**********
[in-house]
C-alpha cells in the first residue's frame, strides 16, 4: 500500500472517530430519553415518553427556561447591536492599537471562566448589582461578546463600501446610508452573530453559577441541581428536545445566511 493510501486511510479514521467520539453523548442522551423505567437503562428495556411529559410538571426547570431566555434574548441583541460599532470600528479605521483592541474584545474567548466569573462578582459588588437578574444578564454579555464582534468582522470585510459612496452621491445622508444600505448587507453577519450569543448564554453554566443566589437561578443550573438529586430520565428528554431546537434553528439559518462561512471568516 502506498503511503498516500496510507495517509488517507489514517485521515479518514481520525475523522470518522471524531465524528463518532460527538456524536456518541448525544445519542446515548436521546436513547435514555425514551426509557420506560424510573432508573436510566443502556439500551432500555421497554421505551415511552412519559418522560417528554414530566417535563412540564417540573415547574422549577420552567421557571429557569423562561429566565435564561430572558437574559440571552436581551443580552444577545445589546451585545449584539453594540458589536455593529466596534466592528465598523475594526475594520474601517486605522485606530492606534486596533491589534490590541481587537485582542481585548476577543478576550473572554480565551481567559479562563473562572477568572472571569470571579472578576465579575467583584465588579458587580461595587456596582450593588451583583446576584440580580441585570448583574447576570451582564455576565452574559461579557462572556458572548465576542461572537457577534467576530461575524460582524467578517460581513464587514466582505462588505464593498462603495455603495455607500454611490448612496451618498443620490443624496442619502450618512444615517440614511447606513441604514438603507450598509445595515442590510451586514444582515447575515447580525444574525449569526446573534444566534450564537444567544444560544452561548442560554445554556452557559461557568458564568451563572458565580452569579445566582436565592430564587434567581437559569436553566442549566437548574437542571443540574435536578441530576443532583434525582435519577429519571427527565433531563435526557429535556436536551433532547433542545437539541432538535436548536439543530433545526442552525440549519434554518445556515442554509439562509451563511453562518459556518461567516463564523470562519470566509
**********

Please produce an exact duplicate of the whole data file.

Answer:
[in-house]
C-alpha cells in the first residue's frame, strides 16, 4: 500500500472517530430519553415518553427556561447591536492599537471562566448589582461578546463600501446610508452573530453559577441541581428536545445566511 493510501486511510479514521467520539453523548442522551423505567437503562428495556411529559410538571426547570431566555434574548441583541460599532470600528479605521483592541474584545474567548466569573462578582459588588437578574444578564454579555464582534468582522470585510459612496452621491445622508444600505448587507453577519450569543448564554453554566443566589437561578443550573438529586430520565428528554431546537434553528439559518462561512471568516 502506498503511503498516500496510507495517509488517507489514517485521515479518514481520525475523522470518522471524531465524528463518532460527538456524536456518541448525544445519542446515548436521546436513547435514555425514551426509557420506560424510573432508573436510566443502556439500551432500555421497554421505551415511552412519559418522560417528554414530566417535563412540564417540573415547574422549577420552567421557571429557569423562561429566565435564561430572558437574559440571552436581551443580552444577545445589546451585545449584539453594540458589536455593529466596534466592528465598523475594526475594520474601517486605522485606530492606534486596533491589534490590541481587537485582542481585548476577543478576550473572554480565551481567559479562563473562572477568572472571569470571579472578576465579575467583584465588579458587580461595587456596582450593588451583583446576584440580580441585570448583574447576570451582564455576565452574559461579557462572556458572548465576542461572537457577534467576530461575524460582524467578517460581513464587514466582505462588505464593498462603495455603495455607500454611490448612496451618498443620490443624496442619502450618512444615517440614511447606513441604514438603507450598509445595515442590510451586514444582515447575515447580525444574525449569526446573534444566534450564537444567544444560544452561548442560554445554556452557559461557568458564568451563572458565580452569579445566582436565592430564587434567581437559569436553566442549566437548574437542571443540574435536578441530576443532583434525582435519577429519571427527565433531563435526557429535556436536551433532547433542545437539541432538535436548536439543530433545526442552525440549519434554518445556515442554509439562509451563511453562518459556518461567516463564523470562519470566509